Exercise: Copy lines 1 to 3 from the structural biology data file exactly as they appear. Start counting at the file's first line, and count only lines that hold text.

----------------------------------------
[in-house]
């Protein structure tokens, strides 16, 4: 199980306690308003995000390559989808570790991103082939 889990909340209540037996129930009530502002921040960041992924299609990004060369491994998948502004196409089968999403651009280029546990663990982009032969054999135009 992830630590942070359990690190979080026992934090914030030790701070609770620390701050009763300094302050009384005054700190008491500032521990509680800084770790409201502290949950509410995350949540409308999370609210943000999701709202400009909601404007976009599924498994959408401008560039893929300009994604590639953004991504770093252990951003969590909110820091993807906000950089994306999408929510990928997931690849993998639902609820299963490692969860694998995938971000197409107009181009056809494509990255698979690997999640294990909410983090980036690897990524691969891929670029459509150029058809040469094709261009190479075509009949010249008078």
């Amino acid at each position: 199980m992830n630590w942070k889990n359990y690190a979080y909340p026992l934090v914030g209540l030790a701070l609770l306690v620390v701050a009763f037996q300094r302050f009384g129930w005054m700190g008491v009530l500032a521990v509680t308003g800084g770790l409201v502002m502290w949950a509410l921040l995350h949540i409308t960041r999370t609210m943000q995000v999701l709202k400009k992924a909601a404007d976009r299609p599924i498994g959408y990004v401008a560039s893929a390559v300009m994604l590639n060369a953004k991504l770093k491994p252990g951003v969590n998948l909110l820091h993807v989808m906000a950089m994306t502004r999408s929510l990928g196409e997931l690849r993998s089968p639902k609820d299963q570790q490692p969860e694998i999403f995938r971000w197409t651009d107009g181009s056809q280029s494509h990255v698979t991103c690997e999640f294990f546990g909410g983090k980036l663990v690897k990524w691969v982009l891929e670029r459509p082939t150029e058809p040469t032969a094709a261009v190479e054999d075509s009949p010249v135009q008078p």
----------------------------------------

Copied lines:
[in-house]
């Protein structure tokens, strides 16, 4: 199980306690308003995000390559989808570790991103082939 889990909340209540037996129930009530502002921040960041992924299609990004060369491994998948502004196409089968999403651009280029546990663990982009032969054999135009 992830630590942070359990690190979080026992934090914030030790701070609770620390701050009763300094302050009384005054700190008491500032521990509680800084770790409201502290949950509410995350949540409308999370609210943000999701709202400009909601404007976009599924498994959408401008560039893929300009994604590639953004991504770093252990951003969590909110820091993807906000950089994306999408929510990928997931690849993998639902609820299963490692969860694998995938971000197409107009181009056809494509990255698979690997999640294990909410983090980036690897990524691969891929670029459509150029058809040469094709261009190479075509009949010249008078």
């Amino acid at each position: 199980m992830n630590w942070k889990n359990y690190a979080y909340p026992l934090v914030g209540l030790a701070l609770l306690v620390v701050a009763f037996q300094r302050f009384g129930w005054m700190g008491v009530l500032a521990v509680t308003g800084g770790l409201v502002m502290w949950a509410l921040l995350h949540i409308t960041r999370t609210m943000q995000v999701l709202k400009k992924a909601a404007d976009r299609p599924i498994g959408y990004v401008a560039s893929a390559v300009m994604l590639n060369a953004k991504l770093k491994p252990g951003v969590n998948l909110l820091h993807v989808m906000a950089m994306t502004r999408s929510l990928g196409e997931l690849r993998s089968p639902k609820d299963q570790q490692p969860e694998i999403f995938r971000w197409t651009d107009g181009s056809q280029s494509h990255v698979t991103c690997e999640f294990f546990g909410g983090k980036l663990v690897k990524w691969v982009l891929e670029r459509p082939t150029e058809p040469t032969a094709a261009v190479e054999d075509s009949p010249v135009q008078p």